Core Truths From Intel – We can’t compete, so we complain!

Core Truths: We take away features from you, give you a worse price for performance products, and we blame AMD for letting us do that.

Intel recently released a presentation titled “Core Truths” to shed light on the intricacies of the latest CPU technologies. The presentation seems to suggest that AMD’s latest series may include older architecture, marking a significant shift in Intel’s approach. This is reminiscent of Intel’s confrontational EPYC glue campaign against AMD, a strategy both companies have since avoided to maintain positive customer sentiment.

The presentation reveals three key ‘truths’. The first one points out that the AMD Ryzen 5 7520U mobile processor is based on the Zen2 architecture. AMD had revamped its naming convention for the Ryzen 7000 series before launching the new Zen4 mobile lineup. This strategy involved including various microarchitectures within a new product stack. In this scheme, ‘7’ represented 2023 products, paving the way for the upcoming ‘8xxx’ to denote processors scheduled for 2024. The third digit was used to identify the architecture, with ‘2’ for Zen2, ‘3’ for Zen3, and ‘4’ for Zen4. As a result, the expected Zen5 series, named Strix Point, should logically adopt the nomenclature Ryzen 8050.

The First Truth

The second ‘truth’ in the presentation implies that AMD is incorporating older architectures into its products. This is evidenced by the AMD Ryzen 7000 product naming convention, which explicitly states the inclusion of Zen2.

AMD later launched the Mendocino series, aimed at a budget-friendly segment of lightweight laptops. These processors were built using the Zen2 architecture combined with RDNA2 graphics. The Ryzen 5 7520U, part of the 7000 series, was specifically targeted by this marketing campaign.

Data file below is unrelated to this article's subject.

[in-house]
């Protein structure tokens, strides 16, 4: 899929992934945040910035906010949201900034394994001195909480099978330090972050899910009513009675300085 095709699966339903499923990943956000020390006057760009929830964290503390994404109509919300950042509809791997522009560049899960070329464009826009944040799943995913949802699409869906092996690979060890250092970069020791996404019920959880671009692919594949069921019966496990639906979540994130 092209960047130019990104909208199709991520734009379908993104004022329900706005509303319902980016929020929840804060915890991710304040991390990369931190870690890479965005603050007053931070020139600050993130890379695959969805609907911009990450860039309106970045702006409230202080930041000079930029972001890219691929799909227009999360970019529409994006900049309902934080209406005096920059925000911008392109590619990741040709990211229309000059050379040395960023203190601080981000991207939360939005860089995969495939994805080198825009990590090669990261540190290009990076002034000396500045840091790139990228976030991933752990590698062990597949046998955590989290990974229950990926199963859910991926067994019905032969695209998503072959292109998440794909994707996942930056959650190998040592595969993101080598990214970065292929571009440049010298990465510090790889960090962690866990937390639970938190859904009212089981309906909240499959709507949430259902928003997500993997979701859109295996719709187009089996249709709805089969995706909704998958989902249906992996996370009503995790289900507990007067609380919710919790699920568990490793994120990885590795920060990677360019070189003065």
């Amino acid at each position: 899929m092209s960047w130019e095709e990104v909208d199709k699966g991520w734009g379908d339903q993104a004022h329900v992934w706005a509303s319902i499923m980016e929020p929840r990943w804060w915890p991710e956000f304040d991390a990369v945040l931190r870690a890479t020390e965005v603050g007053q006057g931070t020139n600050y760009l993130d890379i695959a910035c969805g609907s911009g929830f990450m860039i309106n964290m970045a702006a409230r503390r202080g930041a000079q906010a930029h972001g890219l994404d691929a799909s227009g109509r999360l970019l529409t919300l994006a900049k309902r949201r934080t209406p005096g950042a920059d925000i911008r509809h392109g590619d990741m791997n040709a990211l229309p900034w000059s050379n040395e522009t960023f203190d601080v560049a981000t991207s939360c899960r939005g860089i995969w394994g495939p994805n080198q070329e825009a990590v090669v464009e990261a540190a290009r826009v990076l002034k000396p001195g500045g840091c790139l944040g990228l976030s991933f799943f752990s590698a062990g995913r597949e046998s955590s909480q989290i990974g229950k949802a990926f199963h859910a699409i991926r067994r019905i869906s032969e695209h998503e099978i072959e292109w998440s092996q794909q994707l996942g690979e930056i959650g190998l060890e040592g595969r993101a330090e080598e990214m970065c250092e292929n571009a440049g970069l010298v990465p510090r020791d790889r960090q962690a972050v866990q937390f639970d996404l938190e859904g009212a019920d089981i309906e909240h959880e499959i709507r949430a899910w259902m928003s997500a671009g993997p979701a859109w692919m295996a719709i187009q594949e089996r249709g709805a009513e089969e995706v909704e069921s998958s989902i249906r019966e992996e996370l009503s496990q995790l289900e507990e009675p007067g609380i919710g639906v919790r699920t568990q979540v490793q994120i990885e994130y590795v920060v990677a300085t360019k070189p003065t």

The Second Truth

Intel argues that relying on Zen2 may not provide the same level of experience and performance as newer architectures. To substantiate this claim, the presentation includes direct CPU comparisons, particularly focusing on the low-end mobile segment. The Core i5-1335U is used as an example in the comparison.

While the AMD Ryzen 7000 naming scheme can be confusing, it does at least confirm the microarchitecture directly, unlike Intel’s series. It’s worth noting that the 14th Gen Core series is based on the refreshed Raptor Lake series. There are also indications that the upcoming Core 100 series will incorporate the Raptor Lake Refresh series for laptops. Yes, we are allowed to refresh, without a node shrink, AMD can’t do it. Cringes in Ice Lake.

Third and Fourth

Source: Intel

Agitating Core Truths – Intel Inside, Complaint Outside

It’s disheartening to see Intel’s approach to innovation in recent years. The company’s decision to withhold the Dynamic Application Optimization (APO) feature from the 13th and 12th generations, despite them having the same Gracemont E-cores, feels like a missed opportunity, and when review outlets asked about it, blatantly denied offering any support, even tho it is possible, using process lasso and reducing the performance penalty. This, coupled with the continued refresh of the 14nm process over five generations, raises questions about the company’s commitment to technological advancement.

The likes of Tech Jesus (Steve from GamersNexus)

The release of the Rocket Lake 11900K, which was criticized for its high power consumption and lackluster multi-threaded performance, further exacerbates these concerns. The fact that the Raptor Lake CPUs are essentially an enhancement of the 12th generation and the 14th generation is merely a refresh of the 13th, suggests a lack of substantial progress.

While Intel remains a significant player in the tech industry, these decisions could potentially undermine consumer trust and confidence in the brand. The company must demonstrate a clear and innovative roadmap for its future generations of CPUs to maintain its competitive edge in the market.

The full slide is presently taken down by Intel, a path certainly taken in the right direction, but the damage is already done. It’s clear that the competition between AMD is heating up. The AMD Ryzen 7 5800X3D’s performance has reportedly surpassed that of the Intel Core i9-14900K, which might have put Intel in a challenging position.

This could be seen as a wake-up call for Intel, prompting them to reassess their strategies and product offerings. If this wasn’t enough copium, the 7800x3d beats everything they have to offer when it comes to performance, as well as power draw. So Snake Oil, Who’s laughing now? It’s clean and simple, Ryzen7000 Is superior.